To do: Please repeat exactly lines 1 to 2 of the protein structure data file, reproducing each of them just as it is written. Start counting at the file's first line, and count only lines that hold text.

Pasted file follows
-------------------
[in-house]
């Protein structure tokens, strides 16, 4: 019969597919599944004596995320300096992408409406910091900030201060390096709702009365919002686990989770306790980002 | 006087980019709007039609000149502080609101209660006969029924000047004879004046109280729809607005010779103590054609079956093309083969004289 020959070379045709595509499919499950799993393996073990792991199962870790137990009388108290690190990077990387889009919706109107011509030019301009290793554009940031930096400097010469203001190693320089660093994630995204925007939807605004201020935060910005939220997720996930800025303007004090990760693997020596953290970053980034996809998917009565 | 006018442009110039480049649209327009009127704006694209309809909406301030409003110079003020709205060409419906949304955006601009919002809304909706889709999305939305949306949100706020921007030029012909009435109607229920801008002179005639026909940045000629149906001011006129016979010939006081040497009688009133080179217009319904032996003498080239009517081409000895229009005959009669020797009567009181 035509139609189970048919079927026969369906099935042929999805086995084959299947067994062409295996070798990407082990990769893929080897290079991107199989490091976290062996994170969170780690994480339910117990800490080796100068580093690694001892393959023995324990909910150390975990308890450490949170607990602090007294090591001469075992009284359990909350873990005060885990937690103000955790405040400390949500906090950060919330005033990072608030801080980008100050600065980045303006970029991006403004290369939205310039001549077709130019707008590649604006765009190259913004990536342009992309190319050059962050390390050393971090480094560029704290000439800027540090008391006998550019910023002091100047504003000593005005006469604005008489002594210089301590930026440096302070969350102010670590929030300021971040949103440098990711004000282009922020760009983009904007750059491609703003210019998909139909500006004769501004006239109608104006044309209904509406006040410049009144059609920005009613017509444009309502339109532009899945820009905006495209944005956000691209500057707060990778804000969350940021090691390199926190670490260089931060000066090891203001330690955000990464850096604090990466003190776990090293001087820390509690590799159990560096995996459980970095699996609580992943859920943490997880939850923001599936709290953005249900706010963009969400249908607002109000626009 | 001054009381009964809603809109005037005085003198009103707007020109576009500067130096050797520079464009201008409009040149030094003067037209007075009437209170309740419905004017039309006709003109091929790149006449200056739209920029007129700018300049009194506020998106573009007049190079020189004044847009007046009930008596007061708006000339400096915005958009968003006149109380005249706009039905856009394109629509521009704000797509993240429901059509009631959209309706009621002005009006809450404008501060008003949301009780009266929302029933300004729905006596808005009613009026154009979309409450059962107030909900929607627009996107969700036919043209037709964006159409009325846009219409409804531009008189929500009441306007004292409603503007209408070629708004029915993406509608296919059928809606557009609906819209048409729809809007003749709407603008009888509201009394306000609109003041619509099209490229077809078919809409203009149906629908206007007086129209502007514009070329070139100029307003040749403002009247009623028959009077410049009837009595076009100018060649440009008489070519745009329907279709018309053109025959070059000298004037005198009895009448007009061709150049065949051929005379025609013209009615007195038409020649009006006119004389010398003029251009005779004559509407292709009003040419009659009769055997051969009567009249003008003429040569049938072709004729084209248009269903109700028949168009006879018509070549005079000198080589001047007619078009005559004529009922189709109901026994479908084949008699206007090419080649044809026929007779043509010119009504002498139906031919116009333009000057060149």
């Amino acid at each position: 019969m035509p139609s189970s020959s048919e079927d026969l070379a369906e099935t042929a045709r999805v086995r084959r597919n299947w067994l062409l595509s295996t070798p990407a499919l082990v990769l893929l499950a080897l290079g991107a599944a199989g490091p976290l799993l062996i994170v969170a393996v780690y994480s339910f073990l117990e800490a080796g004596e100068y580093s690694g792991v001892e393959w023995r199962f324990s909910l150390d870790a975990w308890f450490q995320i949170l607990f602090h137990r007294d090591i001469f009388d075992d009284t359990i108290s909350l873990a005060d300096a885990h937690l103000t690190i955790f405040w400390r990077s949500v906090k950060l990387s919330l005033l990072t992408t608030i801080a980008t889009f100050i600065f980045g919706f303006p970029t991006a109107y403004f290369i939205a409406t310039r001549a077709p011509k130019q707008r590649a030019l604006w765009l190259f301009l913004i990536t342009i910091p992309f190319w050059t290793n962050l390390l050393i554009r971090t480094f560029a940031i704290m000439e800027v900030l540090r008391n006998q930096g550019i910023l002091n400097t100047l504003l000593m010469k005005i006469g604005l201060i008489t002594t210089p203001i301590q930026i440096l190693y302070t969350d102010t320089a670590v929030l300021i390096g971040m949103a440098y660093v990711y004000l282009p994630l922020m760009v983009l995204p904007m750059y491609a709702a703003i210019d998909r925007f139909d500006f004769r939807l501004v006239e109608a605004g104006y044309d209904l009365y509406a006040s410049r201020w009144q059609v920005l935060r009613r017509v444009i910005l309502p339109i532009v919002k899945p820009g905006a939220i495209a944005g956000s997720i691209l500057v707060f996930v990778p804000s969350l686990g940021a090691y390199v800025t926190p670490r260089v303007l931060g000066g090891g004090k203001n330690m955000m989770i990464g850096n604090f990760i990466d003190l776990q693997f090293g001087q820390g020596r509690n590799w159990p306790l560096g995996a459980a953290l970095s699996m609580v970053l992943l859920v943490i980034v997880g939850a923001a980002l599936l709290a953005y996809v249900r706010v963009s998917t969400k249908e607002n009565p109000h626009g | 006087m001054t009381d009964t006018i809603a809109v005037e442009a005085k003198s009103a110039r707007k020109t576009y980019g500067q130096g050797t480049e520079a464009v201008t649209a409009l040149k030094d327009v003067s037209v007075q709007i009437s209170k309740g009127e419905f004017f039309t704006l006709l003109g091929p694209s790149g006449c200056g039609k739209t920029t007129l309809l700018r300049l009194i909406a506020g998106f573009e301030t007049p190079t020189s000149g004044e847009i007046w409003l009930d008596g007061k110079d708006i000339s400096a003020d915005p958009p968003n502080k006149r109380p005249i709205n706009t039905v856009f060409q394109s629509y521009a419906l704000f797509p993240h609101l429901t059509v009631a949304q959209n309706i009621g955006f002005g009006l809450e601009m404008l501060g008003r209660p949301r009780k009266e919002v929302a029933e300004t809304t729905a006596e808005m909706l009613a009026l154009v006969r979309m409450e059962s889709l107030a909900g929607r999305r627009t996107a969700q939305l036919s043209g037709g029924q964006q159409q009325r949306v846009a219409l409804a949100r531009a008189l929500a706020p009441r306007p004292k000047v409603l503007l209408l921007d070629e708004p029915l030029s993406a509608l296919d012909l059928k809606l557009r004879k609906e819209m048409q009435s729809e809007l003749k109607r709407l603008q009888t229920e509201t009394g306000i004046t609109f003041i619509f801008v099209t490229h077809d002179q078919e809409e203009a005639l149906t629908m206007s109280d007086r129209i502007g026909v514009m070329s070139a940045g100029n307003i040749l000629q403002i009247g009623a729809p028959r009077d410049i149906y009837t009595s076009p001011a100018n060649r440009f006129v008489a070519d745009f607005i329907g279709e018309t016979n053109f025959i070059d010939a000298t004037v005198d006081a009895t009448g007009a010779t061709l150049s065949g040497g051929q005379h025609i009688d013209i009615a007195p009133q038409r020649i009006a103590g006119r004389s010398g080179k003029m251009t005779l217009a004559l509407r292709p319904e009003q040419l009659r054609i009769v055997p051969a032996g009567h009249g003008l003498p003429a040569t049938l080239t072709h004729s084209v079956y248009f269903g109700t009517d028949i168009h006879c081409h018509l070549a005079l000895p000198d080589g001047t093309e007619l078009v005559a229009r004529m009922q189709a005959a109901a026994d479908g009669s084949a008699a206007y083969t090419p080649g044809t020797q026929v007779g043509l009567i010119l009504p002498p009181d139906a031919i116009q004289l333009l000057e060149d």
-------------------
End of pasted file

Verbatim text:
[in-house]
């Protein structure tokens, strides 16, 4: 019969597919599944004596995320300096992408409406910091900030201060390096709702009365919002686990989770306790980002 | 006087980019709007039609000149502080609101209660006969029924000047004879004046109280729809607005010779103590054609079956093309083969004289 020959070379045709595509499919499950799993393996073990792991199962870790137990009388108290690190990077990387889009919706109107011509030019301009290793554009940031930096400097010469203001190693320089660093994630995204925007939807605004201020935060910005939220997720996930800025303007004090990760693997020596953290970053980034996809998917009565 | 006018442009110039480049649209327009009127704006694209309809909406301030409003110079003020709205060409419906949304955006601009919002809304909706889709999305939305949306949100706020921007030029012909009435109607229920801008002179005639026909940045000629149906001011006129016979010939006081040497009688009133080179217009319904032996003498080239009517081409000895229009005959009669020797009567009181 035509139609189970048919079927026969369906099935042929999805086995084959299947067994062409295996070798990407082990990769893929080897290079991107199989490091976290062996994170969170780690994480339910117990800490080796100068580093690694001892393959023995324990909910150390975990308890450490949170607990602090007294090591001469075992009284359990909350873990005060885990937690103000955790405040400390949500906090950060919330005033990072608030801080980008100050600065980045303006970029991006403004290369939205310039001549077709130019707008590649604006765009190259913004990536342009992309190319050059962050390390050393971090480094560029704290000439800027540090008391006998550019910023002091100047504003000593005005006469604005008489002594210089301590930026440096302070969350102010670590929030300021971040949103440098990711004000282009922020760009983009904007750059491609703003210019998909139909500006004769501004006239109608104006044309209904509406006040410049009144059609920005009613017509444009309502339109532009899945820009905006495209944005956000691209500057707060990778804000969350940021090691390199926190670490260089931060000066090891203001330690955000990464850096604090990466003190776990090293001087820390509690590799159990560096995996459980970095699996609580992943859920943490997880939850923001599936709290953005249900706010963009969400249908607002109000626009 | 001054009381009964809603809109005037005085003198009103707007020109576009500067130096050797520079464009201008409009040149030094003067037209007075009437209170309740419905004017039309006709003109091929790149006449200056739209920029007129700018300049009194506020998106573009007049190079020189004044847009007046009930008596007061708006000339400096915005958009968003006149109380005249706009039905856009394109629509521009704000797509993240429901059509009631959209309706009621002005009006809450404008501060008003949301009780009266929302029933300004729905006596808005009613009026154009979309409450059962107030909900929607627009996107969700036919043209037709964006159409009325846009219409409804531009008189929500009441306007004292409603503007209408070629708004029915993406509608296919059928809606557009609906819209048409729809809007003749709407603008009888509201009394306000609109003041619509099209490229077809078919809409203009149906629908206007007086129209502007514009070329070139100029307003040749403002009247009623028959009077410049009837009595076009100018060649440009008489070519745009329907279709018309053109025959070059000298004037005198009895009448007009061709150049065949051929005379025609013209009615007195038409020649009006006119004389010398003029251009005779004559509407292709009003040419009659009769055997051969009567009249003008003429040569049938072709004729084209248009269903109700028949168009006879018509070549005079000198080589001047007619078009005559004529009922189709109901026994479908084949008699206007090419080649044809026929007779043509010119009504002498139906031919116009333009000057060149």